Use of eukaryotic mitochondrial DNA to differentiate human, bovine, porcine and ovine sources in fecally contaminated surface water

Water Res. 2005 Feb;39(4):541-8. doi: 10.1016/j.watres.2004.11.012. Epub 2004 Dec 24.


A molecular method based on the detection of mitochondrial DNA from various animal species was developed to track the origin of surface water pollutions, and to differentiate human and animal sources. Mitochondrial DNA sequences were used to design PCR primers specific for human, bovine, ovine and porcine DNA using single, multiplex and nested PCR protocols. The primers were tested with DNA extracted from untreated domestic sewage, agricultural soils run-off, swine farm effluents and water from two rivers with known pollution sources. At least one of the four species was detected in most of these samples. The limit of detection in wastewater was 10(3)-10(4) cells L(-1) with a multiplex PCR protocol. This is the first report of a method using eukaryotic genetic DNA to detect and differentiate animal DNA from fecal sources in water. This innovative method is simple and could be used to quickly differentiate sources of pollution in a watershed.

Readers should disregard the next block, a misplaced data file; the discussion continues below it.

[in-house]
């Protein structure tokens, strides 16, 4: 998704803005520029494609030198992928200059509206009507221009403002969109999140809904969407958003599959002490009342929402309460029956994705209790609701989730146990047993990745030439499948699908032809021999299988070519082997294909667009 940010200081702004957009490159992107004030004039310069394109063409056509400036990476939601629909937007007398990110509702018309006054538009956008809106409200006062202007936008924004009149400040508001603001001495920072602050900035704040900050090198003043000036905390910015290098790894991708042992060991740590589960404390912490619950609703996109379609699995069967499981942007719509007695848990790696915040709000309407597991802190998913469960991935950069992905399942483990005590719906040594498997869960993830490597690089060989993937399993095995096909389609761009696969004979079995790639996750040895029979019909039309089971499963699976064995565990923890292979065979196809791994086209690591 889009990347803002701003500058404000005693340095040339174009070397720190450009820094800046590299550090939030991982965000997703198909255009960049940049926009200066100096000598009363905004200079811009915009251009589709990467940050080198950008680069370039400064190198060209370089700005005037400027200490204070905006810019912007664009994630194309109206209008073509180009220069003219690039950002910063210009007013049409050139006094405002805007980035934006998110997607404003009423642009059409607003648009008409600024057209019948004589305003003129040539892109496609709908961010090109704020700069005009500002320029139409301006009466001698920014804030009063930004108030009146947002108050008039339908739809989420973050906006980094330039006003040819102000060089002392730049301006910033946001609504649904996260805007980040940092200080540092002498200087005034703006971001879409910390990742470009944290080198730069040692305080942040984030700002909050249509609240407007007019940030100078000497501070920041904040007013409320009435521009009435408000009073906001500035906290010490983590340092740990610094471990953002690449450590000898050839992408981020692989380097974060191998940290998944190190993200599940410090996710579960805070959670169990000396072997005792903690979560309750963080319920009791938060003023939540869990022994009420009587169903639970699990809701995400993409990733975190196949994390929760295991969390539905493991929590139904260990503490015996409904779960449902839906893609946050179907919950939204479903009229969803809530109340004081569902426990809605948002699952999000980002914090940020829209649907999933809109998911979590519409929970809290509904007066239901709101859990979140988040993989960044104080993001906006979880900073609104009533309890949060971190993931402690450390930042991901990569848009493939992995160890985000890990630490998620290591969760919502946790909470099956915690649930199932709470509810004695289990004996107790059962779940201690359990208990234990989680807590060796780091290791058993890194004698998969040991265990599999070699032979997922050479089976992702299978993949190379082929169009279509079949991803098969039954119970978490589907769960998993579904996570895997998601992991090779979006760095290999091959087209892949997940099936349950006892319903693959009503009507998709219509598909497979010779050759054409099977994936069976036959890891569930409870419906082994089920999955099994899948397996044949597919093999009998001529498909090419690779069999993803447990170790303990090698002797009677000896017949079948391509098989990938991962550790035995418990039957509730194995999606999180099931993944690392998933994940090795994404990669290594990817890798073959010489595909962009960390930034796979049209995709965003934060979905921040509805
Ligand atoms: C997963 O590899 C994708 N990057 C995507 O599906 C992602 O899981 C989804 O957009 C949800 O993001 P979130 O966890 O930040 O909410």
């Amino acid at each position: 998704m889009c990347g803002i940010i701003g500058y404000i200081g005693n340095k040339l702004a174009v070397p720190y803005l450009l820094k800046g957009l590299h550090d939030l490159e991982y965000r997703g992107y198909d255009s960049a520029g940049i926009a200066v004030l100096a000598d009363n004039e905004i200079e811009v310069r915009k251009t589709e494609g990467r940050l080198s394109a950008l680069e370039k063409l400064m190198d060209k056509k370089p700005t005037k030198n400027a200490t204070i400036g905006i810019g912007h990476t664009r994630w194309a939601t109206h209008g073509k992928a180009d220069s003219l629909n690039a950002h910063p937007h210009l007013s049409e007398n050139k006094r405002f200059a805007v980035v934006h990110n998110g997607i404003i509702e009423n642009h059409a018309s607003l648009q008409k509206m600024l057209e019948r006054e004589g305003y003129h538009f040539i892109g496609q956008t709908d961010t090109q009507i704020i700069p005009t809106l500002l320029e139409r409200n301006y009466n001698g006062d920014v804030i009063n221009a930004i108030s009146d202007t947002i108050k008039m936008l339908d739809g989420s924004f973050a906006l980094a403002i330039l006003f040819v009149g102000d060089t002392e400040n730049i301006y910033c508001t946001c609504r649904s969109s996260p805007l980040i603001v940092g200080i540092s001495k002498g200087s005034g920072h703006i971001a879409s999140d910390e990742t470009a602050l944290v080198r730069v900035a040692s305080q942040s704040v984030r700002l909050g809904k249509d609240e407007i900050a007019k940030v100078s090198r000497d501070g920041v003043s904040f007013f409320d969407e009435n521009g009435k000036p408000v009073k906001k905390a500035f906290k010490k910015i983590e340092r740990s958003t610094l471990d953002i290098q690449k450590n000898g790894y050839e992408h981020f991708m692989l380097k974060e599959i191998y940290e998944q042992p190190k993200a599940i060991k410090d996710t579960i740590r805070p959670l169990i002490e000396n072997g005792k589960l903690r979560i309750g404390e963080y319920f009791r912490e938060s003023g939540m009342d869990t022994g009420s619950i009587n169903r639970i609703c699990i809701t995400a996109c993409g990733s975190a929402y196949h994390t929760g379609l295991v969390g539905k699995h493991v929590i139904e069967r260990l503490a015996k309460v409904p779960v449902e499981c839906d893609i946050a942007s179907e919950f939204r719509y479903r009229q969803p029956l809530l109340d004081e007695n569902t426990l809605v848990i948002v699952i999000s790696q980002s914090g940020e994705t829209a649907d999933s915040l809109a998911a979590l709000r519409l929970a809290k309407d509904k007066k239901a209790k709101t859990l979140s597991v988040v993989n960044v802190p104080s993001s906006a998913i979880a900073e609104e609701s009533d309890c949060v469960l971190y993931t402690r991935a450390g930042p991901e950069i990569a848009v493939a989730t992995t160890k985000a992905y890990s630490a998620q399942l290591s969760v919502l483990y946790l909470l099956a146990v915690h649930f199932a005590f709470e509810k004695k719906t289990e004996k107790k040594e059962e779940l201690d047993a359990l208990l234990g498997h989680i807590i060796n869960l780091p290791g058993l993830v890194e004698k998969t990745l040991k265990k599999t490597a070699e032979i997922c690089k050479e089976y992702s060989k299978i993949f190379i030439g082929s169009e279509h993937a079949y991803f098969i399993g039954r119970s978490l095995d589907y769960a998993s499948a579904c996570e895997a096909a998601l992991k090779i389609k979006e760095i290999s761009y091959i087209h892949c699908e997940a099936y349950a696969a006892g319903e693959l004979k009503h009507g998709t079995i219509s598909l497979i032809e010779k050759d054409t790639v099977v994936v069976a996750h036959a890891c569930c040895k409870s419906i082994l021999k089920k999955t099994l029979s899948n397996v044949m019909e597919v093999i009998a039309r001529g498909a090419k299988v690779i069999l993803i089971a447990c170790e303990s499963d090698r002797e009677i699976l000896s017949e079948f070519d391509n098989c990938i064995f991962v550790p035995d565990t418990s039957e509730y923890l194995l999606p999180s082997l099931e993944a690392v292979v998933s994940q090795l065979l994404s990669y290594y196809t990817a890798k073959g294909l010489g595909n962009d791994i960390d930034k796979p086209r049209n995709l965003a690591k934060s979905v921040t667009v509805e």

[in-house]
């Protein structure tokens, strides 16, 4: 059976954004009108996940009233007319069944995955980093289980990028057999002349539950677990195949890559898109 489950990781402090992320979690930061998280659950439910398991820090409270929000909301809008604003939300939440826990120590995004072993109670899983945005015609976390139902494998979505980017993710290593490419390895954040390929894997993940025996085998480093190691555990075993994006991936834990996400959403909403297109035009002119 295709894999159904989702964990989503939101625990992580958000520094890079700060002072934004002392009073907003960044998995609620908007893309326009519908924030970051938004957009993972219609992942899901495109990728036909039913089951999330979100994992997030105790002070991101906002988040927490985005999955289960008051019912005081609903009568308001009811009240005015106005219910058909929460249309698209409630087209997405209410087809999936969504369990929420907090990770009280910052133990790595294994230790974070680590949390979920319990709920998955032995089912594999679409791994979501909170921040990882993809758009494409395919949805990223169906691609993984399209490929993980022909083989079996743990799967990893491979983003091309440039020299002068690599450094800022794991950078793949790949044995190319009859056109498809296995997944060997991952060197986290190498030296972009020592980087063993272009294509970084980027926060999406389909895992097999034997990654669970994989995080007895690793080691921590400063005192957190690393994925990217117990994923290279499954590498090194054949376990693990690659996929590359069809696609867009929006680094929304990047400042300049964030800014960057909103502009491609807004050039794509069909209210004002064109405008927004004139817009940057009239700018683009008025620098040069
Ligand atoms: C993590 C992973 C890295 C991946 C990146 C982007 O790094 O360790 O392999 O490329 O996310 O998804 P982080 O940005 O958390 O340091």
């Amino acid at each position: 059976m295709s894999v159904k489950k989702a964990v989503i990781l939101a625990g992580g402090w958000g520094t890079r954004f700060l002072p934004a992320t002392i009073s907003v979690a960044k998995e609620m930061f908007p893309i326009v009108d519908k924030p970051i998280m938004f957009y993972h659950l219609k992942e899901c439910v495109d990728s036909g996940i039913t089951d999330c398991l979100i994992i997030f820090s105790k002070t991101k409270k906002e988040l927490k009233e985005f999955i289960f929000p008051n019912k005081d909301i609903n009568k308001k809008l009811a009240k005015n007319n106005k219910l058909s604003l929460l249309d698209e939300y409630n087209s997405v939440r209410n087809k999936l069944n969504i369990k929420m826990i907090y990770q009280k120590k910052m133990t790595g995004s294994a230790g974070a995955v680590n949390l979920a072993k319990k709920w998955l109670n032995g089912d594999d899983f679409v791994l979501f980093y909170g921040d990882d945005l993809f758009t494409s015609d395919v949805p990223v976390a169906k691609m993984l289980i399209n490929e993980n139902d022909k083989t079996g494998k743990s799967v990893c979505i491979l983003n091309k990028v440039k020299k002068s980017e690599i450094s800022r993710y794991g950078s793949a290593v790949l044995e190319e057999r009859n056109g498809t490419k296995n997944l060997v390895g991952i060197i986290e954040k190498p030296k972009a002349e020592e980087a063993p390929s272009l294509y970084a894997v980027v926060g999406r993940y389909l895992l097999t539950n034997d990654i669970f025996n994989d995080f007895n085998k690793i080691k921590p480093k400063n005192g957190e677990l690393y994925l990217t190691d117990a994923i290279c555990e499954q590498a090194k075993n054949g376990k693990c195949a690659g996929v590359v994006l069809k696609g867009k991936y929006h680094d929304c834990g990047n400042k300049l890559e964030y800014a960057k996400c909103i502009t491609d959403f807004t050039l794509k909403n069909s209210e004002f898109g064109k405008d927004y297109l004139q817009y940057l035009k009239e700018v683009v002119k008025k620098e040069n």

Publication types

  • Comparative Study
  • Research Support, Non-U.S. Gov't

MeSH terms

  • Agriculture
  • Animals
  • Base Sequence
  • Cattle
  • DNA, Mitochondrial / analysis*
  • Eukaryotic Cells
  • Feces / virology*
  • Humans
  • Polymerase Chain Reaction / methods
  • Rivers / microbiology
  • Sewage / microbiology
  • Sheep, Domestic
  • Soil / analysis
  • Species Specificity
  • Swine
  • Water Pollution*


  • DNA, Mitochondrial
  • Sewage
  • Soil